NCAA Basketball Preview – UNC vs Duke rivalry game

NCAA Basketball Preview

North Carolina Tar Heels vs Duke Blue Devils

As the great sports writer Al Featherston intelligently points out from time to time, ESPN treats the first Duke-UNC game (Enter contest) as a demarcation between the end of football season with the Super Bowl and the brief reign of college basketball from February to early April. It’s a nice position to be in for both programs and for the ACC in general. They don’t do that for Kentucky, Indiana, Kansas, UCLA or any of the rest. Duke and UNC have something unique.

Kentucky-Louisville comes close, but they aren’t next door neighbors. It’s still infuriating that UNC’s academic fraud scandal gave them such advantages but when you walk up to the gym, you’re not thinking about that. You walk up and you get on the other side of Wallace Wade and you hear the Crazies already. You hear that crowd from that far away, even before the game started. There is this feeling of the pulsing energy and the tribalism from your side. It gives you a sense of belonging, a quickening of your step. More than anything at that moment, you want to be in that sea of exultation.

And then the game starts.

It’s usually such a crackle of emotions, whip sharp, and typically one team jumps out to a quick lead before things settle down and the game reaches full intensity. As Al has pointed out from time to time, not only is the series been dead even for a long time, there’s very little margin in total points scored. Right now, UNC appears to have the advantage. The Heels have more size, a better point guard and a more developed team.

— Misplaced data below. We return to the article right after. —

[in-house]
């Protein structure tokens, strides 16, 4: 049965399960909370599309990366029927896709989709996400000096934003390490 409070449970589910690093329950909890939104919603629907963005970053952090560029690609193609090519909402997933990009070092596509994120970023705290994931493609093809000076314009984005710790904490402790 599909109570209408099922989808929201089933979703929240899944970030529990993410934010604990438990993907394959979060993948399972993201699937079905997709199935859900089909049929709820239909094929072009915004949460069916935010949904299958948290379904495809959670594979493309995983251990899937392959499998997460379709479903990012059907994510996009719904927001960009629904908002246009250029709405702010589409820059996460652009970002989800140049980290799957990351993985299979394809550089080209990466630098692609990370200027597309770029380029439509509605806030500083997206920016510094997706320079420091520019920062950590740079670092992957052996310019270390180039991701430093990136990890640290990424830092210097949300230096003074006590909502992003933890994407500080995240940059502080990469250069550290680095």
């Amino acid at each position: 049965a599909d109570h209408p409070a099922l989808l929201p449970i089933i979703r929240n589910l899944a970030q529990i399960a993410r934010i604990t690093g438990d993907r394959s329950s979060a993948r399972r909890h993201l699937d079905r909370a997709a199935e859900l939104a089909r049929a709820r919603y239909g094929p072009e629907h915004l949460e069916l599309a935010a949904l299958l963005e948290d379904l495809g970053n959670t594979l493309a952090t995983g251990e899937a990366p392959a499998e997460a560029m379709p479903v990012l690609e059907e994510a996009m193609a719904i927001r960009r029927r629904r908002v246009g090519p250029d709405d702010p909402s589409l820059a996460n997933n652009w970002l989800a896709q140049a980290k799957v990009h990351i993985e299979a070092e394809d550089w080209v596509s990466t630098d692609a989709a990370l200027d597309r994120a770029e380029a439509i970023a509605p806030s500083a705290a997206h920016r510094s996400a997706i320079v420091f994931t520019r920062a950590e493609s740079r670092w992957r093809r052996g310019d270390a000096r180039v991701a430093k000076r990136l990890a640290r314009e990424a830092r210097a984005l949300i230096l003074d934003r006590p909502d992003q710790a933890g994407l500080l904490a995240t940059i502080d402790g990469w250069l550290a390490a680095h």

And yet those things don’t matter.

It didn’t matter when Austin Rivers hit that shot in Duke’s big comeback in Chapel Hill. It didn’t matter when Dante Calabria hit a shot while falling down. And it didn’t matter when Hubert Davis hit his big shot or when Chris Duhon drove the length of the court to hit the winning layup. The potential for magic is never higher than it is in a Duke-UNC game. Quite simply, there’s nothing else quite like it.

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